The Currency Trade Behind the Merkel-Sarkozy Meeting
The currency markets have been all about Europe all week long. Here's a way to trade the upcoming debt-crisis meetings.
Investors have been on tenterhooks as the European debt-crisis meetings near. But Andrew Busch, global currency and public policy strategist for BMO Capital, expects only "a lot of discussion, a lot of headlines, and probably no concrete decisions made."
The key thing, he told CNBC's Scott Wapner, is what the leaders decide to do about writing down Greek debt, recapitalizing banks, and leveraging up the stabilization fund. On the debt, "Fifty percent is what the markets are anticipating because that's what is priced in," Busch says. "For the recapitalization, they have to say that at least $200 billion has to be done by these banks in Europe," and probably more. "The European Financial Stability Fund leveraging up has got to be at least $1 trillion."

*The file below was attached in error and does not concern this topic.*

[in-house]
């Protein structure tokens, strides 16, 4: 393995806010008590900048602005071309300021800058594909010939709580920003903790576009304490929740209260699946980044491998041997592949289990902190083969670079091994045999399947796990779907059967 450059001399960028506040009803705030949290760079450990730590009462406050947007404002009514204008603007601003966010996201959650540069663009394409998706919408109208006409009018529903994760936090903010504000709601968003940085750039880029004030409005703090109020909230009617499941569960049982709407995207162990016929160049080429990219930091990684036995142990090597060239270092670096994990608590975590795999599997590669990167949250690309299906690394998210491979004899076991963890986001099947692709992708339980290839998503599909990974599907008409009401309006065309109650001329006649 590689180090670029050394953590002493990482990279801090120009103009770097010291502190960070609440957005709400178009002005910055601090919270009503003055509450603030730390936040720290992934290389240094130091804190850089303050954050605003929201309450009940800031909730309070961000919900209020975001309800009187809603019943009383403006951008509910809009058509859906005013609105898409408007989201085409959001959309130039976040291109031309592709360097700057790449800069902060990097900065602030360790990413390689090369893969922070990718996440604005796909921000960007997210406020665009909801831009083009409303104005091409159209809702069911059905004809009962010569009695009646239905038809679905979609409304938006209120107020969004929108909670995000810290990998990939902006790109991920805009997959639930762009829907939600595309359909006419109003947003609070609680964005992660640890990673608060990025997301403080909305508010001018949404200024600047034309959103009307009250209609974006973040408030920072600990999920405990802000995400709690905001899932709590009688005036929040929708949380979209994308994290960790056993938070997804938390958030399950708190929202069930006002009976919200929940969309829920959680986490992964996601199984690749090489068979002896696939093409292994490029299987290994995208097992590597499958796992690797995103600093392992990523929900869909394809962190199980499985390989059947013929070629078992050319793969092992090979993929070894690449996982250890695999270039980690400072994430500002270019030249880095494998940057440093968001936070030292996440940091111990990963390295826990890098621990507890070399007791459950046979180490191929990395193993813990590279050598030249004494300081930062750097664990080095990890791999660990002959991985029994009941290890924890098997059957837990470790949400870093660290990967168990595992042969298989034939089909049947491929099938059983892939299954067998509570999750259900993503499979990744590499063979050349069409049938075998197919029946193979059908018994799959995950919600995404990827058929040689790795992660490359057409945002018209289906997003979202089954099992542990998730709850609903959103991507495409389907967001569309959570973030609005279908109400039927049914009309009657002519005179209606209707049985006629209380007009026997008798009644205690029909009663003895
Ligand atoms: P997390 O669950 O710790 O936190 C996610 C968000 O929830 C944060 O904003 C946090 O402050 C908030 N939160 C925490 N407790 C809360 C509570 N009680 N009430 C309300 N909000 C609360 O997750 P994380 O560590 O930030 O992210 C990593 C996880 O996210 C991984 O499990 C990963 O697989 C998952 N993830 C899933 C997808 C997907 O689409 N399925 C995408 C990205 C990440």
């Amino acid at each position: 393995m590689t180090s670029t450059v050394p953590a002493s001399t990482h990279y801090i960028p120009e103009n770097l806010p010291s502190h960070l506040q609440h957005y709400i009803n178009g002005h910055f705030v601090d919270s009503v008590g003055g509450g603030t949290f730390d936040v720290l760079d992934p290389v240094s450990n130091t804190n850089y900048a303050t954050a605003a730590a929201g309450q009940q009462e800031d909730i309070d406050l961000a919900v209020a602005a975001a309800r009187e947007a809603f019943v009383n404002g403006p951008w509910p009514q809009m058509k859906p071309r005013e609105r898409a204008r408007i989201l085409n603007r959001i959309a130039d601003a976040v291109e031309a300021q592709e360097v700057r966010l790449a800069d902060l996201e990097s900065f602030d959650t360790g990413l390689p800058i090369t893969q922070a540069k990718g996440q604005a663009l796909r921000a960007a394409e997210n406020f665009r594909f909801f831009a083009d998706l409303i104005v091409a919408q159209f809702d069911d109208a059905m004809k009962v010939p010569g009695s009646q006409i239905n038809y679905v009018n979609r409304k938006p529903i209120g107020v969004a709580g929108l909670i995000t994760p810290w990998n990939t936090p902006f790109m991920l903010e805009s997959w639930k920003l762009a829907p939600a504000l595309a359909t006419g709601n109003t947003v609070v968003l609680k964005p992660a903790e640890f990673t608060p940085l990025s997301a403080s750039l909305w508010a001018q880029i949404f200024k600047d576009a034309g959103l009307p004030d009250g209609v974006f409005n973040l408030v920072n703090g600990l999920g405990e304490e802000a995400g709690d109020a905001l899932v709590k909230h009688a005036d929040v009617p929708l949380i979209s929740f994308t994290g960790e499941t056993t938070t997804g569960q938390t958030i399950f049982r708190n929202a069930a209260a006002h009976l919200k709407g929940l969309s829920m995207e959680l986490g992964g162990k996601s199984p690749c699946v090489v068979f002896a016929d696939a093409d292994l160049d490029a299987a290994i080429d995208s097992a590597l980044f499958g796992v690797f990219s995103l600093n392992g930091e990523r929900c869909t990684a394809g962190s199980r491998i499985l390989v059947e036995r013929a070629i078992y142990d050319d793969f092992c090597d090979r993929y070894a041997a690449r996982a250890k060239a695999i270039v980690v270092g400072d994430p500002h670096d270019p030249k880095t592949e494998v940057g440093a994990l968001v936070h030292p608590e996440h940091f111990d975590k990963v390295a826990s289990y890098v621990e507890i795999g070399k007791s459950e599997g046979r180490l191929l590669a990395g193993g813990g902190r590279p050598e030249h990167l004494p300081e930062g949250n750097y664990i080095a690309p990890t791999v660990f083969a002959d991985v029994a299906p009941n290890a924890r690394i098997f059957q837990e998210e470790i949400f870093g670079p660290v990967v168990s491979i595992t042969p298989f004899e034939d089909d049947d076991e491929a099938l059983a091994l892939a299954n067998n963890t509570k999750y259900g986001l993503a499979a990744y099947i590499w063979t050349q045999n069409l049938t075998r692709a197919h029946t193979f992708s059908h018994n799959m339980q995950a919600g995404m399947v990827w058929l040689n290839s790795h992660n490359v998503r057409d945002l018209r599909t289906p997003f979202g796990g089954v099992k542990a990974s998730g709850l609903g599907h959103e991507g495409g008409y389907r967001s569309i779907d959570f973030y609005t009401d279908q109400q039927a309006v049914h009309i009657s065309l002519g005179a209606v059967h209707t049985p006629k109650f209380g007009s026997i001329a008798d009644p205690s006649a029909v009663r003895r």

That's a tall order. And Busch expects that even if the policymakers come up with a plan along these lines, any relief rally will be followed by a case of 'sell on the news.'
So Busch recommends selling the euro against the dollar
on a rally, right around 1.4050. He wants to set a stop at 1.4160 and a target at 1.3670.
Rebecca Patterson, chief markets strategist for J.P. Morgan Asset Management, Institutional, agrees with the general premise of the trade. "I love selling the euro on rallies," she says. But she points out that the U.S. will release GDP data just one day after the second European meeting, and "if we get a better than expected growth rate out of the U.S., even if it's backward looking, that could keep this risk rally going" and there might be an even better entry point for the trade.
You can watch the whole discussion on this videotape.
MULTI CURRENCIES v The Dollar
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